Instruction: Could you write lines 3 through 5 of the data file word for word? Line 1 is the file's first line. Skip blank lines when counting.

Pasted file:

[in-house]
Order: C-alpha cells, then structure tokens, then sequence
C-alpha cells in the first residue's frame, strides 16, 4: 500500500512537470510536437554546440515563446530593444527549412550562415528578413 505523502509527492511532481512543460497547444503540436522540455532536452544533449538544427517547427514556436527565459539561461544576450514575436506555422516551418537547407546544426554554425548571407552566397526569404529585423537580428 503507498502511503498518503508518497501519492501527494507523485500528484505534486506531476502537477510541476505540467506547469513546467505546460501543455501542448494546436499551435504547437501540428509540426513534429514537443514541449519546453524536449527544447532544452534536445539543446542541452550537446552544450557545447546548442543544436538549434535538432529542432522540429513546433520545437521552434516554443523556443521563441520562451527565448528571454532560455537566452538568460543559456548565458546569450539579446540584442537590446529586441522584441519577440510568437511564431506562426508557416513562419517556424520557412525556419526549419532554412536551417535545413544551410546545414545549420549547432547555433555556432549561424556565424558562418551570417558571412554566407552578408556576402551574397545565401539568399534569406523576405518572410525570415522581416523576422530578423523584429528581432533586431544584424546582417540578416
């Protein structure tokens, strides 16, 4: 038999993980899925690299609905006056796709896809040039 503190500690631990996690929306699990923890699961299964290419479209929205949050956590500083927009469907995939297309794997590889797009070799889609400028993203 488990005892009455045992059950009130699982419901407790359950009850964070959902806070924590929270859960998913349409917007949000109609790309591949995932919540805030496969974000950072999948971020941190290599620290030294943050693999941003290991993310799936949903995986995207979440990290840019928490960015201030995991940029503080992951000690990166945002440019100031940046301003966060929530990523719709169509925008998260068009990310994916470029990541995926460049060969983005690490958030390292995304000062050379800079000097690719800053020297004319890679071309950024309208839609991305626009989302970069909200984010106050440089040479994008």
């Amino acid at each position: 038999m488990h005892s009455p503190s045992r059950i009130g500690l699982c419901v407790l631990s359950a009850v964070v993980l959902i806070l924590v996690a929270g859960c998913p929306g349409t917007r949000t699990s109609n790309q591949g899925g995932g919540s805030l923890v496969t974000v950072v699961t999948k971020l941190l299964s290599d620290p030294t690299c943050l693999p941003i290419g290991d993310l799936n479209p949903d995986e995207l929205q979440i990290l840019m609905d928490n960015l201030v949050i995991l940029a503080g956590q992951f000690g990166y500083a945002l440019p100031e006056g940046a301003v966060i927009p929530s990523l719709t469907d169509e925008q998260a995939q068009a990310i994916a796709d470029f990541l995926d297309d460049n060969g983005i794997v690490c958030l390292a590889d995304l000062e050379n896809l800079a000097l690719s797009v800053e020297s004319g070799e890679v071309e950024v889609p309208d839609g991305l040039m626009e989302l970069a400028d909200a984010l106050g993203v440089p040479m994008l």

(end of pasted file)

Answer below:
C-alpha cells in the first residue's frame, strides 16, 4: 500500500512537470510536437554546440515563446530593444527549412550562415528578413 505523502509527492511532481512543460497547444503540436522540455532536452544533449538544427517547427514556436527565459539561461544576450514575436506555422516551418537547407546544426554554425548571407552566397526569404529585423537580428 503507498502511503498518503508518497501519492501527494507523485500528484505534486506531476502537477510541476505540467506547469513546467505546460501543455501542448494546436499551435504547437501540428509540426513534429514537443514541449519546453524536449527544447532544452534536445539543446542541452550537446552544450557545447546548442543544436538549434535538432529542432522540429513546433520545437521552434516554443523556443521563441520562451527565448528571454532560455537566452538568460543559456548565458546569450539579446540584442537590446529586441522584441519577440510568437511564431506562426508557416513562419517556424520557412525556419526549419532554412536551417535545413544551410546545414545549420549547432547555433555556432549561424556565424558562418551570417558571412554566407552578408556576402551574397545565401539568399534569406523576405518572410525570415522581416523576422530578423523584429528581432533586431544584424546582417540578416
């Protein structure tokens, strides 16, 4: 038999993980899925690299609905006056796709896809040039 503190500690631990996690929306699990923890699961299964290419479209929205949050956590500083927009469907995939297309794997590889797009070799889609400028993203 488990005892009455045992059950009130699982419901407790359950009850964070959902806070924590929270859960998913349409917007949000109609790309591949995932919540805030496969974000950072999948971020941190290599620290030294943050693999941003290991993310799936949903995986995207979440990290840019928490960015201030995991940029503080992951000690990166945002440019100031940046301003966060929530990523719709169509925008998260068009990310994916470029990541995926460049060969983005690490958030390292995304000062050379800079000097690719800053020297004319890679071309950024309208839609991305626009989302970069909200984010106050440089040479994008």
């Amino acid at each position: 038999m488990h005892s009455p503190s045992r059950i009130g500690l699982c419901v407790l631990s359950a009850v964070v993980l959902i806070l924590v996690a929270g859960c998913p929306g349409t917007r949000t699990s109609n790309q591949g899925g995932g919540s805030l923890v496969t974000v950072v699961t999948k971020l941190l299964s290599d620290p030294t690299c943050l693999p941003i290419g290991d993310l799936n479209p949903d995986e995207l929205q979440i990290l840019m609905d928490n960015l201030v949050i995991l940029a503080g956590q992951f000690g990166y500083a945002l440019p100031e006056g940046a301003v966060i927009p929530s990523l719709t469907d169509e925008q998260a995939q068009a990310i994916a796709d470029f990541l995926d297309d460049n060969g983005i794997v690490c958030l390292a590889d995304l000062e050379n896809l800079a000097l690719s797009v800053e020297s004319g070799e890679v071309e950024v889609p309208d839609g991305l040039m626009e989302l970069a400028d909200a984010l106050g993203v440089p040479m994008l």